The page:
Recession lasting until 2018 worth exploring
After all, officials there did Japan's 126 million people a disservice by punting reform far down the road.
In an era where forecasts by Permabears have gotten ample attention and vindication, few are as disturbing as this: a world recession until 2018. It comes from Eisuke Sakakibara, Japan's former top currency official. He is known as "Mr. Yen" for his ability to move markets. Because Tokyo's revolving-door politics often sends a new face to each Group of 20 meeting, he is one of the few Japanese constants in market circles. Traders may not know the latest finance minister's name, but they know Sakakibara.
Japan is the master of muddling along, decade after decade, with little growth to show for it. And Sakakibara was a key player when Japan faced everything from the Asian crisis to Russia's default to the onset of deflation to a banking collapse that saw the demise of Yamaichi Securities Co.
So, when an economist with Sakakibara's background says "the world is set for a long-term structural slump reminiscent of the 1870s" when average global annual growth was about 1 percent, I can't help but listen. The reason for the slowdown? Governments are putting fiscal austerity ahead of restoring stable growth.
Yes, there's an eye-rolling quality to a former Finance Ministry mandarin giving economic advice. After all, officials there did Japan's 126 million people a disservice by punting reform far down the road. They just borrowed and borrowed, leaving Japan with the largest public debt among industrialized nations and no exit strategy in sight.
Yet recent data in the U.S. and Japan and financial turbulence in Europe suggest a fresh global recession is a distinct possibility in 2011. If that happens, what levers are realistically available to revive demand? Interest rates are already at, or close to, zero. That leaves increased government spending as the only real way to stabilize things.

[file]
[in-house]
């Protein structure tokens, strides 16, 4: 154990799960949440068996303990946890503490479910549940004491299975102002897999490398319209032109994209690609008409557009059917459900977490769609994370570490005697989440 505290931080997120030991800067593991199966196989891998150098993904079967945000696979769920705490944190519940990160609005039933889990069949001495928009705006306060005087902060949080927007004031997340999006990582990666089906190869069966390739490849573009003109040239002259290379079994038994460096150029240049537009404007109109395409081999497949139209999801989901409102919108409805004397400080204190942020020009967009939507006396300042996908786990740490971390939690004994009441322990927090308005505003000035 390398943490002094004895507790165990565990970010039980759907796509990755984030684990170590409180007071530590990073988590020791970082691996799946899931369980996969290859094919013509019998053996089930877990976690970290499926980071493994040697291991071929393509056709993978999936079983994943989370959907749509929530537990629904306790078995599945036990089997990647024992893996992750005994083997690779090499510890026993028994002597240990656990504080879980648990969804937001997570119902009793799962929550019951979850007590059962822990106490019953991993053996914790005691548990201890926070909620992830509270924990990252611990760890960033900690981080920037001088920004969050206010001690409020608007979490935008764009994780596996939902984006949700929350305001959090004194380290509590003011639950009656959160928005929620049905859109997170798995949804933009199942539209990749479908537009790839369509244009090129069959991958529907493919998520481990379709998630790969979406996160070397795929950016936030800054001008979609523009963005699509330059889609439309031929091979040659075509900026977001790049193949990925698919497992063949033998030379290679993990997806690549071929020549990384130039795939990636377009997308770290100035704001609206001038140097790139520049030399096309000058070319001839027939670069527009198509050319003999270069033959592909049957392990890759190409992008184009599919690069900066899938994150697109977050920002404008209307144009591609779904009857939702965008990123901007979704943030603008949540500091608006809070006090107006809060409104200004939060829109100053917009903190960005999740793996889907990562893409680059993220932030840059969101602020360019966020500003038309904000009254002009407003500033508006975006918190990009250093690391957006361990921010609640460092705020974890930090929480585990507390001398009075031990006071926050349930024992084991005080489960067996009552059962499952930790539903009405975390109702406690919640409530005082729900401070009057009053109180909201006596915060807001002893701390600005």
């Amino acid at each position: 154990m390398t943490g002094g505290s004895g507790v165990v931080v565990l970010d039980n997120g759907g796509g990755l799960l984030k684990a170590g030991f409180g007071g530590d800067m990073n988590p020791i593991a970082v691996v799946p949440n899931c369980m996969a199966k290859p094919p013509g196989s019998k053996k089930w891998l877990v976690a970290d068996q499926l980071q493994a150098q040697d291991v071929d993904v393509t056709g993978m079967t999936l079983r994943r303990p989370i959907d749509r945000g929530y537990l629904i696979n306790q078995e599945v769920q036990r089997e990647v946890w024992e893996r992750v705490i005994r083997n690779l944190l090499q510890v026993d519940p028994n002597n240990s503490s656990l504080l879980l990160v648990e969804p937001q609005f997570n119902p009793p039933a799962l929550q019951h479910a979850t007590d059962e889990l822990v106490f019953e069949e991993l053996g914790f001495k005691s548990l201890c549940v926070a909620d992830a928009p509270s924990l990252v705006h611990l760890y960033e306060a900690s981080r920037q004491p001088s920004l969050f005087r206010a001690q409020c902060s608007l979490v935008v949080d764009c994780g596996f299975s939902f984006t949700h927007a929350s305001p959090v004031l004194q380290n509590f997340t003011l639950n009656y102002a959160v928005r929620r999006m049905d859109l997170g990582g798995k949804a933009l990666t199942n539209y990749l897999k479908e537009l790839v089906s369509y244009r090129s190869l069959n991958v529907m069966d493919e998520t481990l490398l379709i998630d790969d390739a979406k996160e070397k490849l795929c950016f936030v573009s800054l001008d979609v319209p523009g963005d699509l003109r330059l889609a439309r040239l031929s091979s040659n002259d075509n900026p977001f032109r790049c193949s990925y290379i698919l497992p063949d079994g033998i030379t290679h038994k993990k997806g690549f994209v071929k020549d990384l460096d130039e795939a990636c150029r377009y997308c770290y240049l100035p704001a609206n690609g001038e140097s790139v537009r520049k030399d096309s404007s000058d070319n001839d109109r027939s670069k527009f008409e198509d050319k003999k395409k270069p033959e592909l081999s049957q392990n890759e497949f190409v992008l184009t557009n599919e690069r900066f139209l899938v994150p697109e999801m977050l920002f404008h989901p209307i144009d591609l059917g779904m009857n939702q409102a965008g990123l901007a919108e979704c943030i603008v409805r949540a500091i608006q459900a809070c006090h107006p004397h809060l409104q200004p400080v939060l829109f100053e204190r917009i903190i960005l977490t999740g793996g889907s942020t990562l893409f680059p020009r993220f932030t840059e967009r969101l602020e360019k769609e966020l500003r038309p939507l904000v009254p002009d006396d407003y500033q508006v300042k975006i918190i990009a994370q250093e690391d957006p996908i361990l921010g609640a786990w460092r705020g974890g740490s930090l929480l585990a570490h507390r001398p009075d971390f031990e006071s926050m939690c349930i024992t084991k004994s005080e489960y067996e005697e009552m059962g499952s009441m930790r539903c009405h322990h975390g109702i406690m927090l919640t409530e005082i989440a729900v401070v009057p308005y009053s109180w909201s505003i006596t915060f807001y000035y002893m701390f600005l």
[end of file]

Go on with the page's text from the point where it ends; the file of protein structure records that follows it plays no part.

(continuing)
The trouble is, there's little support for opening the fiscal floodgates in a meaningful way.
One reason is that there's already loads of public debt out there. As of June, Japan's $5 trillion economy had 904 trillion yen ($10.8 trillion) in debt outstanding. Too much debt is wreaking havoc in Europe, where Ireland was the latest domino to fall.
The U.S. is starting to rattle bondholders with its borrowing binge. President Barack Obama's stimulus isn't working the magic economists hoped. Neither is the Federal Reserve, as it goes the way of Japan with quantitative easing.
Worse, in the U.S. and other major economies, is the risk that it may be 1937 all over again. It was then that President Franklin Delano Roosevelt got stingy with stimulus, assuming that the Great Depression was over. The next year saw the economy in full retreat.
If Sakakibara is right, the global economy is in deep trouble. He envisions a broad slowdown that might drag on for seven to eight years. China can live a couple of years without U.S. and European growth, but eight?
To head it off, governments need to up spending. And, for the most part, they aren't. Yet the U.S. can, and should, borrow more. To do that, it just needs to become a bit more Japanese, says Richard Duncan, author of the "The Corruption of Capitalism."
There's a single reason why Japan's 10-year bond yields are below 1.3 percent and Asia's No. 2 economy isn't being downgraded. Since about 95 percent of Japan's debt is held domestically, there's no risk of capital flight. Japan borrows from its companies and people, an arrangement that's roughly the mirror image of the U.S.
That so many Treasuries are held in China and elsewhere makes the U.S. highly vulnerable. Duncan, chief economist at Blackhorse Asset Management Pte. in Singapore, says the U.S. needs another FDR-like New Deal to restore growth and competitiveness. Funding one means greater borrowing and the way to do it is by tapping private-sector cash, Japan-style.
Such suggestions are likely to fall with a mighty thud on Capitol Hill, which is moving in the opposite direction. Lawmakers calling for Ben Bernanke's head forget why the Fed chairman is taking U.S. monetary policy into uncharted territory. It's because Congress failed to pump enough money into the economy in the first place.
Japan is a cautionary tale. On the surface, the 4.5 percent annualized increase in third-quarter gross domestic product looked promising.
The detail, however, showed that deflation is worsening no matter how many yen the Bank of Japan churns into the economy. This is anything but a typical recession, and world leaders are too distracted to see it.
In the U.S., the focus is on China's currency. While a stronger yuan would be in the best interests of the global economy, it's not the answer to all the U.S. problems. Japan is even more obsessed with exchange rates.